Risk management has become an important area or a high priority in the cooperate agenda. What’s the role an auditor can play in this area?
The average auditor in the field needs to keep in mind what I just said. That we cannot trust anybody per se. We need to be sceptical and the average auditor in the field needs to follow our risk management procedure. This the answer from the perspective of the average auditor in the field. For KPMG as a whole it is a much more pervasive element of everything we do. We always had risk management and since the end of downfalls they’ve learned all the lessons from the cooperate failures. The role of management has changed and how risk management is everywhere. All our procedures have risk management elements in them and our auditors need to understand why we do this and they need to apply this throughout their audit. It’s not only we do an audit and it’s also when you go home.
Let’s say when you fly home you shouldn’t sit in an airplane reading confidential client’s papers when the person sitting next to you could see it.
It’s simple, things like these that we need to teach our people and it doesn’t stop when you leave the client’s side; it doesn’t stop when you finish an engagement. It continues with, for example, work papers and it starts when you start a new engagement. There are certain procedures you have to follow, there are a lot of procedures around client acceptance and also client continuance so we do certain checks. Independence goes hand in hand with it. We need to make sure we are always independent from our clients so again before we accept a new client or continue an existing client we need to make sure we are still independent. Plus as the business leader it’s important to try and provide balance between risk management and the interest of our business. Of course we want to grow as a business and if you go through hundreds of procedures before you’re allowed to accept a new client, you see a lot of partners complaining about why they have to go through all these procedures. We need to find the right balance to do what is necessary but not to overburden our partner.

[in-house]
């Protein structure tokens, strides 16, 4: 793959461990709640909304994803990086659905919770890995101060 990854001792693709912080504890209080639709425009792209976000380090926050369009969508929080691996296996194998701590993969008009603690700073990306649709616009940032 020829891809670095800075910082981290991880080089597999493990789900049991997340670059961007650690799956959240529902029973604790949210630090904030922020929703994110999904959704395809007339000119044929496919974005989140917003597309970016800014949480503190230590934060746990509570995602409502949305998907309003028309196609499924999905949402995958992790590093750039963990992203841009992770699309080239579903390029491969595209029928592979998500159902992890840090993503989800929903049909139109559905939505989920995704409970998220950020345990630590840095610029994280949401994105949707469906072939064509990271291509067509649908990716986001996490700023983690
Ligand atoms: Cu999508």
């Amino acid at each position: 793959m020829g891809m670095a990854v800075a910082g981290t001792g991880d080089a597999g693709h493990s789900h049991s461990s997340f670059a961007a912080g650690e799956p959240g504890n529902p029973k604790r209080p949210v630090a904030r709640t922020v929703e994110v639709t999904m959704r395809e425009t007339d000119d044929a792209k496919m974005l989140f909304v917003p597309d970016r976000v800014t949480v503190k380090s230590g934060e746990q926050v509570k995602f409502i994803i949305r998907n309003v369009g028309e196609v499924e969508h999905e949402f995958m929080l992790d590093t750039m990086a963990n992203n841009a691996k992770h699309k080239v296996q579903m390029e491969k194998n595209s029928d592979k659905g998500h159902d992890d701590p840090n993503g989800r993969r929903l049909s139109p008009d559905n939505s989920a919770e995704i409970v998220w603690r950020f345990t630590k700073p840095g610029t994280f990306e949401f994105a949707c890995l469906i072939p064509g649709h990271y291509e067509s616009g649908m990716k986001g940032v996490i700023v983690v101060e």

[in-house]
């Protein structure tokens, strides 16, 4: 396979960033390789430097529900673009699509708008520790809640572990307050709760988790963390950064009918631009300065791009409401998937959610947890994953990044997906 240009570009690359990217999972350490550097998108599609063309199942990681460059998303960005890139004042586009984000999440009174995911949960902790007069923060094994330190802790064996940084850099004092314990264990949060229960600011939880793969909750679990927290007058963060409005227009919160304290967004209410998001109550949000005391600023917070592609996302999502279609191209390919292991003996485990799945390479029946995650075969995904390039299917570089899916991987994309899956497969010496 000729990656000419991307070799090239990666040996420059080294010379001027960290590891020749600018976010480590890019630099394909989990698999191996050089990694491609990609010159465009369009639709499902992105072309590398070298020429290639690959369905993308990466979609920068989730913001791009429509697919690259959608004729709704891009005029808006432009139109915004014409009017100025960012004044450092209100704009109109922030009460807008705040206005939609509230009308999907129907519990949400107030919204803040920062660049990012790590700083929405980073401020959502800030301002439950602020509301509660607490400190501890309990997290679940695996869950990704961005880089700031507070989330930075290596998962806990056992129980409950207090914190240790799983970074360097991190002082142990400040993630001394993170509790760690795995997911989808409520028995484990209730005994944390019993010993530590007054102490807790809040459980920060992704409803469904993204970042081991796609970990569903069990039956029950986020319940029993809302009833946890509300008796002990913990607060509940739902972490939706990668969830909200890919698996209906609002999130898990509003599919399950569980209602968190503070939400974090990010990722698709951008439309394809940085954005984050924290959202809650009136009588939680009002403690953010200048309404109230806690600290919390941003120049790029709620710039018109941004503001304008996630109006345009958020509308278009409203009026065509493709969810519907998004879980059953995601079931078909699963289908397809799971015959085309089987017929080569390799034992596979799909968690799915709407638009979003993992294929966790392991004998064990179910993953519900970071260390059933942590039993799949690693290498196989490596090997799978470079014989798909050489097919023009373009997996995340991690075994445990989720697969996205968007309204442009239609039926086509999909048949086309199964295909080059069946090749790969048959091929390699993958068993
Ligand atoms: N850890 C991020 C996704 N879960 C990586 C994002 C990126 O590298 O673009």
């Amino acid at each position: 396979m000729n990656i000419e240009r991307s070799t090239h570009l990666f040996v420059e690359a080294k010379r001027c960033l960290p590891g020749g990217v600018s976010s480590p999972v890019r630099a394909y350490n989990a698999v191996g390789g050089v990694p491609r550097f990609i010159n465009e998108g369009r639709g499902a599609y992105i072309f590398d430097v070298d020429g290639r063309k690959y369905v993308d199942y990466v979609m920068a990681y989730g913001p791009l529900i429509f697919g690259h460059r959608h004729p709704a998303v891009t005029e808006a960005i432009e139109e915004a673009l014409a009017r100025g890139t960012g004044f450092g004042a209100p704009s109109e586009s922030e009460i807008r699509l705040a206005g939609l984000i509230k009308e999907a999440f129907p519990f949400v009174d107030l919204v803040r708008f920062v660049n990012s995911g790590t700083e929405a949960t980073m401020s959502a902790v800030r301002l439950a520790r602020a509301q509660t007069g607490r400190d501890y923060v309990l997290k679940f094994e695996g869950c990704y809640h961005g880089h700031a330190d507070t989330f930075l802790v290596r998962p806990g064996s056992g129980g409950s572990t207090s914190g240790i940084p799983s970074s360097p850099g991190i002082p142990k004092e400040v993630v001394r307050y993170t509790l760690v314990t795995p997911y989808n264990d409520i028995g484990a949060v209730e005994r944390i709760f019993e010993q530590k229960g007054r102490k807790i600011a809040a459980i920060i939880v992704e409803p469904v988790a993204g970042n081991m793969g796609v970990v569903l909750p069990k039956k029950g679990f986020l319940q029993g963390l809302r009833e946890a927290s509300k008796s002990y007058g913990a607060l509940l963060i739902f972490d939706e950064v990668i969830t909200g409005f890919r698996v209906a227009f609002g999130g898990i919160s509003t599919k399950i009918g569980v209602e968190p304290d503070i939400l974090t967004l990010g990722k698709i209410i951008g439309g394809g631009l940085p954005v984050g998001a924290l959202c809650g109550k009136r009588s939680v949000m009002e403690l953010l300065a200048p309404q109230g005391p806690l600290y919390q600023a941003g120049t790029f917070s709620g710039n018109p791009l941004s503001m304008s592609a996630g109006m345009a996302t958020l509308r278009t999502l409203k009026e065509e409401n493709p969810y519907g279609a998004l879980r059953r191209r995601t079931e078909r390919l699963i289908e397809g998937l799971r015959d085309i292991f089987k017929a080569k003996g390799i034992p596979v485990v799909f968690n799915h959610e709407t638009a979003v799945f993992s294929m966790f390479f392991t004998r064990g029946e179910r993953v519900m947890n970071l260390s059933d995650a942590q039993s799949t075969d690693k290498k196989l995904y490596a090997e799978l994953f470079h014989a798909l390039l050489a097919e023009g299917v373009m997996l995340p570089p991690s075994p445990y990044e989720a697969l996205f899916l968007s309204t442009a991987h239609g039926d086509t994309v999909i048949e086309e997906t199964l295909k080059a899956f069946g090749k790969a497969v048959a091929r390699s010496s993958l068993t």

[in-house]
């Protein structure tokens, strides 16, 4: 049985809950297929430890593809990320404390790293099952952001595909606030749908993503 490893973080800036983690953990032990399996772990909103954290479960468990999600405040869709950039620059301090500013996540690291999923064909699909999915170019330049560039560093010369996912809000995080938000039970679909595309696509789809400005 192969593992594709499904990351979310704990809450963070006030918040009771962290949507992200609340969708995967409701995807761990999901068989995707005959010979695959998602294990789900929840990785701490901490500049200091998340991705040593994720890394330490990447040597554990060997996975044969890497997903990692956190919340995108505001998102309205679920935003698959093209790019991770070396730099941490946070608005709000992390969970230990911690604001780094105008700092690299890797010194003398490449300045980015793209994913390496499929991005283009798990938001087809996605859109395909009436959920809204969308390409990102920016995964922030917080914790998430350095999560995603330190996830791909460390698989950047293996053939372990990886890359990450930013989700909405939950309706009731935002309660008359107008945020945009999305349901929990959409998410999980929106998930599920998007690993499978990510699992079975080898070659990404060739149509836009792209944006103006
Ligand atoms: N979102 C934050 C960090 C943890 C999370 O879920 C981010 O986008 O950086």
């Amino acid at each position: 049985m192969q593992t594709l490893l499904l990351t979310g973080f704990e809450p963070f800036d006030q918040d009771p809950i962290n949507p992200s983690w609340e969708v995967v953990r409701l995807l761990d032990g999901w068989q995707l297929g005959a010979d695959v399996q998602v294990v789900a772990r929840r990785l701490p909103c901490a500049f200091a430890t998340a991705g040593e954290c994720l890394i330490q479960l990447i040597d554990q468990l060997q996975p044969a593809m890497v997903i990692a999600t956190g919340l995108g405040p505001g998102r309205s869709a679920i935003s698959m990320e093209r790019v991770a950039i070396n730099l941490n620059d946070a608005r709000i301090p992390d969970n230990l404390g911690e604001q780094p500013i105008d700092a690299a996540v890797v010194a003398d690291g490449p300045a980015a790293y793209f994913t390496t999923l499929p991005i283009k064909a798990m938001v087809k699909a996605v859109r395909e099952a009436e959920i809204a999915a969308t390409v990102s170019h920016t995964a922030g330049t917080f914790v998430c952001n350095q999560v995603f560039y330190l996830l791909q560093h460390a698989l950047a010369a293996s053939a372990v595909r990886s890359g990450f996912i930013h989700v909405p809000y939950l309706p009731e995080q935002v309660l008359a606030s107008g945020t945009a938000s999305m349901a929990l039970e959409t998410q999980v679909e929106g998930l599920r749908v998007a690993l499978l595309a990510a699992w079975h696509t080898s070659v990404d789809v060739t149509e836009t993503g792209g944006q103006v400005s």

Finally what is the message you have for students who aspire to be accountants?
I would say for these students it is a great profession. There is a huge demand for accountants. As I said before we can’t fill all our openings so definitely there is a demand there so it works while studying accountancy or auditing. It is an interesting profession because you learn a lot, you go to many different companies, you learn about different industries and you meet a lot of different people. It’s a people business. It’s not for someone who wants to sit in a room behind closed doors just reading. It’s the interaction with the audit team, with your peers in the office and with the clients. It’s a very discussion intensive business with a lot of relationships. So it’s really interesting. My message would be that it is a great profession. It is great to study accounting and it offers a lot of opportunities. And for a student in Sri Lanka it offers a lot of opportunities outside the country.